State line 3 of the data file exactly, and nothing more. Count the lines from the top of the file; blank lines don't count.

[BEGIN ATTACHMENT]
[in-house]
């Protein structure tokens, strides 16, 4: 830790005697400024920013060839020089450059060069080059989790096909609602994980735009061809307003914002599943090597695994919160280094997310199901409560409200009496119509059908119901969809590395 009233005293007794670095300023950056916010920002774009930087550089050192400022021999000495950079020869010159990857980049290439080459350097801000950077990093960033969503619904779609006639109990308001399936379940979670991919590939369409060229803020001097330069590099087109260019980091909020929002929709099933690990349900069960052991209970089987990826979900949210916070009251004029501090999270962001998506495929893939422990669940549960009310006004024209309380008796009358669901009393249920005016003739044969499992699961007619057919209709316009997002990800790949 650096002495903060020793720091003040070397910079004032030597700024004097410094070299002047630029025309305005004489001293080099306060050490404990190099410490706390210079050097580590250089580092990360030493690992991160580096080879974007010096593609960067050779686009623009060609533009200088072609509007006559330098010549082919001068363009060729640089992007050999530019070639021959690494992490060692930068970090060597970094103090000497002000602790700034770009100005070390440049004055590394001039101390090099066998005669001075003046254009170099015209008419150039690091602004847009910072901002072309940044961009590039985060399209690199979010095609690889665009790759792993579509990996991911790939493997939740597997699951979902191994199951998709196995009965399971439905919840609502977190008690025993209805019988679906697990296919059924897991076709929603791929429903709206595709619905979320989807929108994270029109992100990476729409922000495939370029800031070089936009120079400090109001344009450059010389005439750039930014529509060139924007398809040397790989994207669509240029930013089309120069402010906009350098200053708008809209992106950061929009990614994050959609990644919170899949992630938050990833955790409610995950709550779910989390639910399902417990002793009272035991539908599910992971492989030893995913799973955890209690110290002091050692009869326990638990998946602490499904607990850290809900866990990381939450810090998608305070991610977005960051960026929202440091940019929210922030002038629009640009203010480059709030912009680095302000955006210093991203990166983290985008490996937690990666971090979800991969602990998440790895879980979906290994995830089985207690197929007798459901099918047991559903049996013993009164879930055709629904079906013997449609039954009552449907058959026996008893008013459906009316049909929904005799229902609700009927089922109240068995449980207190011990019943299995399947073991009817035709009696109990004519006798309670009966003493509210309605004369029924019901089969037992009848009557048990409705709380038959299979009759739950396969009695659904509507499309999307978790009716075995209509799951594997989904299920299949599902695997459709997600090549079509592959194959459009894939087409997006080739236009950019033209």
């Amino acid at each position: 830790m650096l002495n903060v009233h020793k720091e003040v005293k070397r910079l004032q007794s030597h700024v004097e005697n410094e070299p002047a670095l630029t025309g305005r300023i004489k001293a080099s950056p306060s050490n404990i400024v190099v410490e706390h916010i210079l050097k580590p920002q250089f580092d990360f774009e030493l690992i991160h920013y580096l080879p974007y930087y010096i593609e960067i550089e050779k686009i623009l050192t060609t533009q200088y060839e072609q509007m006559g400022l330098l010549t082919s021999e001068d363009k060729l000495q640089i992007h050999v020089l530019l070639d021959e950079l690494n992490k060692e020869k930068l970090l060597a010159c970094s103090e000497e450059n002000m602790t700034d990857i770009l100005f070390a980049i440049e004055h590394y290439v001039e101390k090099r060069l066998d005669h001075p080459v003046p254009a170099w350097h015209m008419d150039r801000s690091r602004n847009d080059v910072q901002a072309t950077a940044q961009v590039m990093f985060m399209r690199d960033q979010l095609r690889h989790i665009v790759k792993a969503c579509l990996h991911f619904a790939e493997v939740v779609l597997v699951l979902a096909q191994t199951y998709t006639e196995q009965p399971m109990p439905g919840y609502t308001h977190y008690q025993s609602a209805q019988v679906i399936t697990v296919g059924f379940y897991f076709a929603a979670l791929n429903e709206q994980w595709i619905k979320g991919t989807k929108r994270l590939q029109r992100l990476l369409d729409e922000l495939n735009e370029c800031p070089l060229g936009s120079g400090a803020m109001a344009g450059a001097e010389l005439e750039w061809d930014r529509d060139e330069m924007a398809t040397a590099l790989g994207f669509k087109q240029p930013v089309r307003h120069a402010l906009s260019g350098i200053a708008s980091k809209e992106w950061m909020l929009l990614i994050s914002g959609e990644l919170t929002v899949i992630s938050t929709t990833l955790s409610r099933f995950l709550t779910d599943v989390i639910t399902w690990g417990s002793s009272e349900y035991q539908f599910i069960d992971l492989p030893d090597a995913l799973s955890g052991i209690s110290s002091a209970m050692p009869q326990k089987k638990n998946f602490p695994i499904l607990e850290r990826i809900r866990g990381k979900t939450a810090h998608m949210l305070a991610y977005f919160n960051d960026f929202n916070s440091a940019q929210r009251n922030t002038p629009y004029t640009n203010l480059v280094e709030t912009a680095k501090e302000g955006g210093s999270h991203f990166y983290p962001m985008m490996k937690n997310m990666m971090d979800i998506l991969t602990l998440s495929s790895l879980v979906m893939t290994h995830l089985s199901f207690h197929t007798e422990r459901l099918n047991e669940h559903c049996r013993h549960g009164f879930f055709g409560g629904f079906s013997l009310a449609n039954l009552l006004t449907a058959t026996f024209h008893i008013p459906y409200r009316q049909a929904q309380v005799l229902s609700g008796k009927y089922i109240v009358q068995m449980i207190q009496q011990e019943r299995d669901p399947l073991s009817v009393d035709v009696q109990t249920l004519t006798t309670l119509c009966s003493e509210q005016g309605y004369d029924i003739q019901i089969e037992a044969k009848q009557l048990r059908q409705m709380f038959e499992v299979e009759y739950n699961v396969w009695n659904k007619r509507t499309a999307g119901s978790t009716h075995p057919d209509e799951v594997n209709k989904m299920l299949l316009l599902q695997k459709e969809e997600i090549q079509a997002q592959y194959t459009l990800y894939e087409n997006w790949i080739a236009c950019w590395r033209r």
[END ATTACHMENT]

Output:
């Amino acid at each position: 830790m650096l002495n903060v009233h020793k720091e003040v005293k070397r910079l004032q007794s030597h700024v004097e005697n410094e070299p002047a670095l630029t025309g305005r300023i004489k001293a080099s950056p306060s050490n404990i400024v190099v410490e706390h916010i210079l050097k580590p920002q250089f580092d990360f774009e030493l690992i991160h920013y580096l080879p974007y930087y010096i593609e960067i550089e050779k686009i623009l050192t060609t533009q200088y060839e072609q509007m006559g400022l330098l010549t082919s021999e001068d363009k060729l000495q640089i992007h050999v020089l530019l070639d021959e950079l690494n992490k060692e020869k930068l970090l060597a010159c970094s103090e000497e450059n002000m602790t700034d990857i770009l100005f070390a980049i440049e004055h590394y290439v001039e101390k090099r060069l066998d005669h001075p080459v003046p254009a170099w350097h015209m008419d150039r801000s690091r602004n847009d080059v910072q901002a072309t950077a940044q961009v590039m990093f985060m399209r690199d960033q979010l095609r690889h989790i665009v790759k792993a969503c579509l990996h991911f619904a790939e493997v939740v779609l597997v699951l979902a096909q191994t199951y998709t006639e196995q009965p399971m109990p439905g919840y609502t308001h977190y008690q025993s609602a209805q019988v679906i399936t697990v296919g059924f379940y897991f076709a929603a979670l791929n429903e709206q994980w595709i619905k979320g991919t989807k929108r994270l590939q029109r992100l990476l369409d729409e922000l495939n735009e370029c800031p070089l060229g936009s120079g400090a803020m109001a344009g450059a001097e010389l005439e750039w061809d930014r529509d060139e330069m924007a398809t040397a590099l790989g994207f669509k087109q240029p930013v089309r307003h120069a402010l906009s260019g350098i200053a708008s980091k809209e992106w950061m909020l929009l990614i994050s914002g959609e990644l919170t929002v899949i992630s938050t929709t990833l955790s409610r099933f995950l709550t779910d599943v989390i639910t399902w690990g417990s002793s009272e349900y035991q539908f599910i069960d992971l492989p030893d090597a995913l799973s955890g052991i209690s110290s002091a209970m050692p009869q326990k089987k638990n998946f602490p695994i499904l607990e850290r990826i809900r866990g990381k979900t939450a810090h998608m949210l305070a991610y977005f919160n960051d960026f929202n916070s440091a940019q929210r009251n922030t002038p629009y004029t640009n203010l480059v280094e709030t912009a680095k501090e302000g955006g210093s999270h991203f990166y983290p962001m985008m490996k937690n997310m990666m971090d979800i998506l991969t602990l998440s495929s790895l879980v979906m893939t290994h995830l089985s199901f207690h197929t007798e422990r459901l099918n047991e669940h559903c049996r013993h549960g009164f879930f055709g409560g629904f079906s013997l009310a449609n039954l009552l006004t449907a058959t026996f024209h008893i008013p459906y409200r009316q049909a929904q309380v005799l229902s609700g008796k009927y089922i109240v009358q068995m449980i207190q009496q011990e019943r299995d669901p399947l073991s009817v009393d035709v009696q109990t249920l004519t006798t309670l119509c009966s003493e509210q005016g309605y004369d029924i003739q019901i089969e037992a044969k009848q009557l048990r059908q409705m709380f038959e499992v299979e009759y739950n699961v396969w009695n659904k007619r509507t499309a999307g119901s978790t009716h075995p057919d209509e799951v594997n209709k989904m299920l299949l316009l599902q695997k459709e969809e997600i090549q079509a997002q592959y194959t459009l990800y894939e087409n997006w790949i080739a236009c950019w590395r033209r």